Play Live Radio
Next Up:
0:00 0:00
Available On Air Stations

The campaign for a posthumous Pulitzer Prize for Duke Ellington

Duke Ellington in the 1971 film "Adventures in Jazz (Jazz Odyssey)"
Louis Panassié
CC-SA 3.0 via Wikimedia Commons
Duke Ellington in the 1971 film "Adventures in Jazz (Jazz Odyssey)"

Last week, author, musician and jazz historian Ted Gioia started a petition to correct a long criticized decision by the Pulitzer Prize Board in 1965.

Inspired by the International Olympics Committee's recent decision to reinstate the gold medals won by Jim Thorpe in 1912, music historian and author Ted Gioia is petitioning to restore the 1965 Pulitzer Prize that was proposed to be awarded to Duke Ellington for his entire body of work.

Ellington, the most prolific American jazz composer, wrote or collaborated on over one thousand compositions, many becoming jazz standards still played today. He also scored several films and composed stage musicals.

Duke Ellington - Things Ain't What They Used To Be (1962) [official video]

The Pulitzer Prize for Music was established in 1943 to "recognize music in its larger forms as composed by an American."

That awkward definition has caused a number of disputes over the years, with the Pulitzer juries and advisory boards bickering over the exact meaning of the phrase "music in its larger forms." It leans toward classical compositions, and for decades the Pulitzer ignored other styles of music.

In 1965, the Pulitzer juries decided there was no one major work deserving of the award. Instead, they suggested a special citation be given to Duke Ellington for his entire body of work to that date. But the Pulitzer Board refused, and no prize was given that year.

Ellington publicly joked, "Fate is being kind to me. Fate doesn't want me to be too famous too young." He claimed to be too busy composing and performing to care about such things. According to jazz writer Nat Hentoff, Ellington was hurt and angry, but he'd never show that to his band or to the public.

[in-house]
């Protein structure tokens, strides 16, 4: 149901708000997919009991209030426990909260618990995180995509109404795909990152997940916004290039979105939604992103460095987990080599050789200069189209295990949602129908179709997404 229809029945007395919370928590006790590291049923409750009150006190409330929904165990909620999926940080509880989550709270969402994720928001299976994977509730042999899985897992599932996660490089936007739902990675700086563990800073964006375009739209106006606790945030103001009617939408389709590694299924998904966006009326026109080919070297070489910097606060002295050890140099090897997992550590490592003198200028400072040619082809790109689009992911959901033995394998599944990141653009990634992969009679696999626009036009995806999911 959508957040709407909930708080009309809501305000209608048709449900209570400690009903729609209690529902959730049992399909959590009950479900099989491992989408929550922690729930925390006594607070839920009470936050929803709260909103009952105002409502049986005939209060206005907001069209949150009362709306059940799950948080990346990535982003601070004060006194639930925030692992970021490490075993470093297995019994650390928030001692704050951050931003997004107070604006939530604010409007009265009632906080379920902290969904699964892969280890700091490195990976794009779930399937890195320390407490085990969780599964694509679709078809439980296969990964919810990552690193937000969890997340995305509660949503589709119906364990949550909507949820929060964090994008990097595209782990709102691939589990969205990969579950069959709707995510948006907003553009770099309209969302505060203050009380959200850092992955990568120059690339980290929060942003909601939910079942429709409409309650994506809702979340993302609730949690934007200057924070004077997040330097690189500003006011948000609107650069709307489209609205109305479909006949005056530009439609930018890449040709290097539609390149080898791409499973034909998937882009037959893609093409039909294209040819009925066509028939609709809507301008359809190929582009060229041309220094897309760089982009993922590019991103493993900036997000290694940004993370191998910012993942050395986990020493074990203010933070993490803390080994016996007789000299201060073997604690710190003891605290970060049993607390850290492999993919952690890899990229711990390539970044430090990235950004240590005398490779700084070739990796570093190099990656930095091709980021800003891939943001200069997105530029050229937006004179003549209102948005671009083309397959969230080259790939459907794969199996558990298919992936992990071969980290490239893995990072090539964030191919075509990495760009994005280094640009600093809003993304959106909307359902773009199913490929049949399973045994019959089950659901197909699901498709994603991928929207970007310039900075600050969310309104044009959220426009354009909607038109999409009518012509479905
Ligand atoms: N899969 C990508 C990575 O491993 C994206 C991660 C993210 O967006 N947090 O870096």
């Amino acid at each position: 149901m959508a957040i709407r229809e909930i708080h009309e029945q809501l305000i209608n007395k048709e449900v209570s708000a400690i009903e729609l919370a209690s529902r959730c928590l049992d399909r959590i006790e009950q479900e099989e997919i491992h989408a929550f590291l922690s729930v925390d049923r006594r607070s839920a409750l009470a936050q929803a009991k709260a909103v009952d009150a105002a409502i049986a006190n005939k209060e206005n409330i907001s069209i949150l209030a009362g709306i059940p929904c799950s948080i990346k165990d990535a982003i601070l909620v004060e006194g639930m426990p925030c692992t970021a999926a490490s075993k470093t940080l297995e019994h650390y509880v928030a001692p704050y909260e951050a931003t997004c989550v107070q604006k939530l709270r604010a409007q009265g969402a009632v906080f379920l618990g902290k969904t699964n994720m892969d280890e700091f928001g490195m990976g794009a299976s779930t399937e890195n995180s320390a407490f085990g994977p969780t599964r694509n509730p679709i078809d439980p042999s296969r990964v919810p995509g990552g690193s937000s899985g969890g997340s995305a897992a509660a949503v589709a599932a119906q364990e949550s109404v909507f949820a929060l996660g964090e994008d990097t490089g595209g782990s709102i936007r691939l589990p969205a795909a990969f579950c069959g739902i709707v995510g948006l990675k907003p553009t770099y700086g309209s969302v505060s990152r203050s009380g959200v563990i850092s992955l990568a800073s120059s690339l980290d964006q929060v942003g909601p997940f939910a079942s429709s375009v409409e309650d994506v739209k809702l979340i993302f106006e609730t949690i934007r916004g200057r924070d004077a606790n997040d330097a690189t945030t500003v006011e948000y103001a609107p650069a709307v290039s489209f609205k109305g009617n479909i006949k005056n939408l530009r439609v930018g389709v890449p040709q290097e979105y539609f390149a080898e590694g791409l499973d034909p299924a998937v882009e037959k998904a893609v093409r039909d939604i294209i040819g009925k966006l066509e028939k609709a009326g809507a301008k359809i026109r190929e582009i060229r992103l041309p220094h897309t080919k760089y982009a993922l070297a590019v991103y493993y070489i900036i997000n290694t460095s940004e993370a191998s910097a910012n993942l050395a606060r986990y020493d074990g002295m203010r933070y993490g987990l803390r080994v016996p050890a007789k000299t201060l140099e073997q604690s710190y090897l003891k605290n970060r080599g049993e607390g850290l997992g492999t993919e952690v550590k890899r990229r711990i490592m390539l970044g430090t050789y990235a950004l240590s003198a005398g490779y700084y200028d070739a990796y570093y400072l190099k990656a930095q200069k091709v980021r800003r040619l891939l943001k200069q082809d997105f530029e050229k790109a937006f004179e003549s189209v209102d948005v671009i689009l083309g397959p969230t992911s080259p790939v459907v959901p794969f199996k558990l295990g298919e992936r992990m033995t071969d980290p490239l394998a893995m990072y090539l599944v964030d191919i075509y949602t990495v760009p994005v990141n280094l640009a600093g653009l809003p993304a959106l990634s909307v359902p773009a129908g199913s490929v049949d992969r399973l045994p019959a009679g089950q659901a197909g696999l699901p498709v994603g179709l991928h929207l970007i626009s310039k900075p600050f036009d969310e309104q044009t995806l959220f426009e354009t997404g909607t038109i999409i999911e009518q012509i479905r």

The Pulitzer finally recognized a jazz work in 1997, awarding the prize to Wynton Marsalis' "Blood on the Fields."

In 1999, in honor of Ellington's centennial, the Pulitzer issueda special citation "in recognition of his musical genius, which evoked aesthetically the principles of democracy through the medium of jazz and thus made an indelible contribution to art and culture."

"Ellington was a deserving candidate back in 1965, and the significance of his legacy has become all the clearer with the passage of time," Ted Gioia writes. "Giving him the 1965 prize is the right thing for Duke Ellington, the right thing for the Pulitzer, and the right thing for American music."

Noted composers and past winners of the Pulitzer Prize for Music who have signed the petition include John Adams, David Lang, Tania León and Caroline Shaw.

New York Times Opinion writer John McWhorter joinedcalls for the prize to be awarded. In his column, he noted that all of the composers awarded Pulitzers for music in the 1960s were white and less familiar to many than Ellington.

Read Gioia's Substack article here, and view the petition here.

Originally from Detroit, Robin Lloyd has been presenting jazz, blues and Latin jazz on public radio for nearly 40 years. She's a member of the Jazz Education Network and the Jazz Journalists Association.